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Open Access Highly Accessed Research article

Anticipating the course of an action: evidence from corticospinal excitability

Mattia Marangon1*, Giulia Bucchioni2, Stefano Massacesi1 and Umberto Castiello1*

Author Affiliations

1 Department of General Psychology, University of Padova, Via Venezia, Padova 8-35131, Italy

2 Laboratoire de Neuroscience Functionelles et Pathologies, UFR de Médicine, Université de Picardie Jules Verne, Amiens, France

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BMC Neuroscience 2013, 14:91  doi:10.1186/1471-2202-14-91


The electronic version of this article is the complete one and can be found online at: http://www.biomedcentral.com/1471-2202/14/91


Received:27 March 2013
Accepted:22 August 2013
Published:28 August 2013

© 2013 Marangon et al.; licensee BioMed Central Ltd.

This is an Open Access article distributed under the terms of the Creative Commons Attribution License (http://creativecommons.org/licenses/by/2.0), which permits unrestricted use, distribution, and reproduction in any medium, provided the original work is properly cited.

Abstract

Background

Anticipatory planning, the ability to anticipate future perceptual-motor demands of a goal-oriented action sequence, is essential for flexible, purposeful behavior. Once an action goal has been defined, movement details necessary to achieve that goal can be selected. Here, we investigate if anticipatory planning takes place even when multi-step actions are being carried out. How, we may ask, are the cerebral circuits involved in movement selection influenced by anticipated object-center task demands? Transcranial magnetic stimulation (TMS) was used to investigate how changes in corticospinal excitability (CSE) are dependent on anticipated task variables of intended future actions. Specifically, single- and paired-pulse TMS was used to evaluate corticospinal excitability during the action selection phase preparatory to grasp execution.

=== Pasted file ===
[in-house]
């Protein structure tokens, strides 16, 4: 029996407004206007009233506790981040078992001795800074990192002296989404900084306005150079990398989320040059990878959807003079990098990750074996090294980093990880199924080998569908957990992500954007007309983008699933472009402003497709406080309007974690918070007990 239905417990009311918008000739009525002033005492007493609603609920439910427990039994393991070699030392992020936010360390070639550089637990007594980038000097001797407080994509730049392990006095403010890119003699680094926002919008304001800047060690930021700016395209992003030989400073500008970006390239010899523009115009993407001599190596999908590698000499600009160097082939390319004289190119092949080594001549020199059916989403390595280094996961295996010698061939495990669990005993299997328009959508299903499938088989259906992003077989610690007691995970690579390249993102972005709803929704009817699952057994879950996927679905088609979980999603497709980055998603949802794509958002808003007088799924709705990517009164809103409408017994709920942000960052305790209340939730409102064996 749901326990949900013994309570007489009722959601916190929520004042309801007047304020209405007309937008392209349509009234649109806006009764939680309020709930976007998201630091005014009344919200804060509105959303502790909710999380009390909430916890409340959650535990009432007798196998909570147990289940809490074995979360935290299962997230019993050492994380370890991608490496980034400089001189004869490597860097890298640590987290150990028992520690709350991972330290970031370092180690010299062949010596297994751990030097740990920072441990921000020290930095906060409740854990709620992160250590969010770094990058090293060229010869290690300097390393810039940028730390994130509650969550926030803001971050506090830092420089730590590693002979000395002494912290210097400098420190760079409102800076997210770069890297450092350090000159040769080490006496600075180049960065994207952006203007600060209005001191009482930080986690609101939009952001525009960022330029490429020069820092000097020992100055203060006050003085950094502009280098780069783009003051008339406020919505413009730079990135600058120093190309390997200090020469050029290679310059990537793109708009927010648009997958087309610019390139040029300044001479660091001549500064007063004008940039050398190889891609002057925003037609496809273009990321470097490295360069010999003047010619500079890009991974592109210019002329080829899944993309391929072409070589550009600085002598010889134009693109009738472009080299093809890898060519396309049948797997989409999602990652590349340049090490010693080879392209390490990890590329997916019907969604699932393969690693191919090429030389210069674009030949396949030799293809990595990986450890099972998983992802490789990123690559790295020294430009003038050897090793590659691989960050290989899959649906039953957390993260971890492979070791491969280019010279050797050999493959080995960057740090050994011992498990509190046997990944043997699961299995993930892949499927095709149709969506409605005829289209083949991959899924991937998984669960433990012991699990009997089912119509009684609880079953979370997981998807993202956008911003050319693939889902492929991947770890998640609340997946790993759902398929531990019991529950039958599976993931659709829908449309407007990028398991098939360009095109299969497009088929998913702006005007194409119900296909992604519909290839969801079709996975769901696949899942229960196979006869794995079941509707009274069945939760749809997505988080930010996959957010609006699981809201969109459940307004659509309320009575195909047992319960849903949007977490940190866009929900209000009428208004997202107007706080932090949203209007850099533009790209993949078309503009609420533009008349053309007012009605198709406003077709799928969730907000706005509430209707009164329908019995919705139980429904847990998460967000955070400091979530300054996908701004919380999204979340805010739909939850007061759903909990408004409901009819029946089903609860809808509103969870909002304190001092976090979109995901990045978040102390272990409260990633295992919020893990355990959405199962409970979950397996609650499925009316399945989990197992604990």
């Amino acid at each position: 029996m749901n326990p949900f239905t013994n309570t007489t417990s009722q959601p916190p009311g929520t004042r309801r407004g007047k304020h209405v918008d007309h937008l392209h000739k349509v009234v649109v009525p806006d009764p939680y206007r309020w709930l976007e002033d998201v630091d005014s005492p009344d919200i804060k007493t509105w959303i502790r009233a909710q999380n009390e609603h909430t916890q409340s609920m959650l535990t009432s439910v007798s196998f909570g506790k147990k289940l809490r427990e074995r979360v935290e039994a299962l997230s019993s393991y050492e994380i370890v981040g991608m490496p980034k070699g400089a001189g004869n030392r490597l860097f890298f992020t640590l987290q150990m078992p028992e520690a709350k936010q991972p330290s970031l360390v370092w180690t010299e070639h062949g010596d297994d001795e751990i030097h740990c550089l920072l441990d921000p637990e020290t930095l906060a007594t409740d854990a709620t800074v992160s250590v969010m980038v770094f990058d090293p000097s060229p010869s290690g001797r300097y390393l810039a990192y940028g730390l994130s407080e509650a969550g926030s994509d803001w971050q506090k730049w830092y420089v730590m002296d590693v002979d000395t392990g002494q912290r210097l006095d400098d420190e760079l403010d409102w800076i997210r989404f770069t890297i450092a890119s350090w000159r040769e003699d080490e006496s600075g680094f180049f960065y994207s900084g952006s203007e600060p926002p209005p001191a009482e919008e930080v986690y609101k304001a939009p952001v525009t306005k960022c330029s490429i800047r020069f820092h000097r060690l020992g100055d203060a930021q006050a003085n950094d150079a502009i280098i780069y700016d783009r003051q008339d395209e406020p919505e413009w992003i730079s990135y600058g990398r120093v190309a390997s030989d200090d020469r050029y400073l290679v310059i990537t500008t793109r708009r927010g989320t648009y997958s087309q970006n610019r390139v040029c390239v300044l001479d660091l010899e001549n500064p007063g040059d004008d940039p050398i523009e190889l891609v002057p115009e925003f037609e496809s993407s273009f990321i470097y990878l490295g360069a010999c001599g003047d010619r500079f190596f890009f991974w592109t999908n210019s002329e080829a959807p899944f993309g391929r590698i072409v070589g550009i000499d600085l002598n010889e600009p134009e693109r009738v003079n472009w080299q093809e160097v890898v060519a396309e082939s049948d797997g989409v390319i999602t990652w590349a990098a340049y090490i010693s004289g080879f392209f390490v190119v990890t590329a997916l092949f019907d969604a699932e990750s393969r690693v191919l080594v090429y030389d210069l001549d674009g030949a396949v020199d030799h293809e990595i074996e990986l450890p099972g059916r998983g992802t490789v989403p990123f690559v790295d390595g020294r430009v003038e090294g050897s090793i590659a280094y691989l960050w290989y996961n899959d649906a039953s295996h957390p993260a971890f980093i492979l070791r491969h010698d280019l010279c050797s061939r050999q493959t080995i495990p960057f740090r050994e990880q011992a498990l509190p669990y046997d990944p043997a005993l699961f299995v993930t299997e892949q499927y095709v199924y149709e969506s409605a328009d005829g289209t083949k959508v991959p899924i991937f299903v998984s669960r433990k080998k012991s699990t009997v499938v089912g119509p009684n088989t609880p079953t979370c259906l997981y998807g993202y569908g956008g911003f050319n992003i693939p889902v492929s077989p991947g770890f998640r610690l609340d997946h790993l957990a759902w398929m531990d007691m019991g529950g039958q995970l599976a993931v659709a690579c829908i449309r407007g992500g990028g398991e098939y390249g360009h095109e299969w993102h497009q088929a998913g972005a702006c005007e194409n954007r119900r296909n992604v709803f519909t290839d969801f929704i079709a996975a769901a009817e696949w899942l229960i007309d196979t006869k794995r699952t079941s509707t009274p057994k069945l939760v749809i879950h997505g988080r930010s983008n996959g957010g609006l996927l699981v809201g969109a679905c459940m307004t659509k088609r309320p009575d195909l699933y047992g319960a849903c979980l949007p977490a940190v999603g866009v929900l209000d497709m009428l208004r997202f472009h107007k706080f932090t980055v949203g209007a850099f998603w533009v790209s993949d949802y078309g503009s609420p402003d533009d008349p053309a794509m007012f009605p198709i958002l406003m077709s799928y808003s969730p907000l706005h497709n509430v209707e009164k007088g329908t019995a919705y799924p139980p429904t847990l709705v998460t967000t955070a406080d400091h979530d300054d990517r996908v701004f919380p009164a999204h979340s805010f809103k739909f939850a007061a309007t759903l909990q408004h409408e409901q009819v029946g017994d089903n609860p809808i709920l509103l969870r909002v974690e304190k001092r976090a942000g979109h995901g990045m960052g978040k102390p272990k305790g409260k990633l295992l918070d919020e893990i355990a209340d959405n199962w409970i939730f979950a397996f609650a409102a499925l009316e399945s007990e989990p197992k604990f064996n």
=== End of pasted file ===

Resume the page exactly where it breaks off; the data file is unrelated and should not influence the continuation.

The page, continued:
Results

We found that during the premovement phase, there is an object- and muscle-specific modulation in the intrinsic hand muscle that will be used during a forthcoming grasping action. Depending on whether the participants were instructed to perform a single- or double-step movement sequence, modulation of the corticospinal output to the appropriate hand muscles was dependent on what object was to be grasped and what type of movement was being prepared. No modulation in excitability was observed during one-step movements.

Conclusions

Anticipation of intended task demands plays an important role in controlling multi- step actions during which ongoing behavior may need to be adjusted. This finding supports the notion that the cortico-cortical mechanism involving movement planning is specific for an object’s properties as well as for the goal of the movement sequence.

Keywords:
Transcranial magnetic stimulation; Cortical excitability; Intracortical inhibition and facilitation; Motor evoked potentials; Action planning; Multi-step action

Background

One of the most remarkable abilities that allows humans to interact with their environment is skilled object manipulation. Knowledge about an object’s properties, together with information regarding the current state of the system, including the initial configuration of the motor apparatus and where objects are located, are necessary if an individual is to flexibly and purposefully adapt motor output with reference to an action goal.

Neurophysiological evidence indicates that computations regarding prehensile actions occur within a lateral parietofrontal circuit involving the inferior intraparietal (area AIP in the macaque) and the ventral premotor cortex (area F5 in the macaque) [1-6]. It is generally agreed that area F5 plays a primary role in selecting the most appropriate hand and finger configuration depending on the object’s intrinsic properties provided by AIP to which it is reciprocally connected, thereby activating a motor representation of the object [7-10].